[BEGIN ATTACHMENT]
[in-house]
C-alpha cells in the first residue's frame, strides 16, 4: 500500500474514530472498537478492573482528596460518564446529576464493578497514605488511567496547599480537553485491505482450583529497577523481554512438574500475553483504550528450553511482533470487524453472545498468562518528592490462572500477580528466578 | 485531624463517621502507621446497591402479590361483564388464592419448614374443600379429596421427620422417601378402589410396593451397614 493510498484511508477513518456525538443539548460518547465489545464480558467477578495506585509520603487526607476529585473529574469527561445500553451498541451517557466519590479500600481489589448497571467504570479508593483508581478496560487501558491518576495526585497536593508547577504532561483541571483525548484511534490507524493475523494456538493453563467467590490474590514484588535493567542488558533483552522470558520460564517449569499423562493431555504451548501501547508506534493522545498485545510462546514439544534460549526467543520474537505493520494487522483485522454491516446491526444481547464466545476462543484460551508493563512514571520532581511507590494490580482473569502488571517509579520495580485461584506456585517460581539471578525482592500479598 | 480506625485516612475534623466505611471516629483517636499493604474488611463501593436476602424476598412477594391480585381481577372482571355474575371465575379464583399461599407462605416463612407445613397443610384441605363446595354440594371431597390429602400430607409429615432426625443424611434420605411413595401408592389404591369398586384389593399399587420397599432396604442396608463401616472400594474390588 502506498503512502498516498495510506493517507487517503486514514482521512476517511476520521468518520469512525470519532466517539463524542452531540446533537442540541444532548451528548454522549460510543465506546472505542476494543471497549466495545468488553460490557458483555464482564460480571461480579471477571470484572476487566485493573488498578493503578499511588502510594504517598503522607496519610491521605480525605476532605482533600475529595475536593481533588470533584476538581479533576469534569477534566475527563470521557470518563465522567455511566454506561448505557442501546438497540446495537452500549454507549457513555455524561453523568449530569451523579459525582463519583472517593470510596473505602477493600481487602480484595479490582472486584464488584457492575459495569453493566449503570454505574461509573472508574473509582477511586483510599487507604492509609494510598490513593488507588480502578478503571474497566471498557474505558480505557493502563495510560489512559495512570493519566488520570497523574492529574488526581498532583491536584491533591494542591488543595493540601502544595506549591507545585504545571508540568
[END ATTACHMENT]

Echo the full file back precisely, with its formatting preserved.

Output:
[in-house]
C-alpha cells in the first residue's frame, strides 16, 4: 500500500474514530472498537478492573482528596460518564446529576464493578497514605488511567496547599480537553485491505482450583529497577523481554512438574500475553483504550528450553511482533470487524453472545498468562518528592490462572500477580528466578 | 485531624463517621502507621446497591402479590361483564388464592419448614374443600379429596421427620422417601378402589410396593451397614 493510498484511508477513518456525538443539548460518547465489545464480558467477578495506585509520603487526607476529585473529574469527561445500553451498541451517557466519590479500600481489589448497571467504570479508593483508581478496560487501558491518576495526585497536593508547577504532561483541571483525548484511534490507524493475523494456538493453563467467590490474590514484588535493567542488558533483552522470558520460564517449569499423562493431555504451548501501547508506534493522545498485545510462546514439544534460549526467543520474537505493520494487522483485522454491516446491526444481547464466545476462543484460551508493563512514571520532581511507590494490580482473569502488571517509579520495580485461584506456585517460581539471578525482592500479598 | 480506625485516612475534623466505611471516629483517636499493604474488611463501593436476602424476598412477594391480585381481577372482571355474575371465575379464583399461599407462605416463612407445613397443610384441605363446595354440594371431597390429602400430607409429615432426625443424611434420605411413595401408592389404591369398586384389593399399587420397599432396604442396608463401616472400594474390588 502506498503512502498516498495510506493517507487517503486514514482521512476517511476520521468518520469512525470519532466517539463524542452531540446533537442540541444532548451528548454522549460510543465506546472505542476494543471497549466495545468488553460490557458483555464482564460480571461480579471477571470484572476487566485493573488498578493503578499511588502510594504517598503522607496519610491521605480525605476532605482533600475529595475536593481533588470533584476538581479533576469534569477534566475527563470521557470518563465522567455511566454506561448505557442501546438497540446495537452500549454507549457513555455524561453523568449530569451523579459525582463519583472517593470510596473505602477493600481487602480484595479490582472486584464488584457492575459495569453493566449503570454505574461509573472508574473509582477511586483510599487507604492509609494510598490513593488507588480502578478503571474497566471498557474505558480505557493502563495510560489512559495512570493519566488520570497523574492529574488526581498532583491536584491533591494542591488543595493540601502544595506549591507545585504545571508540568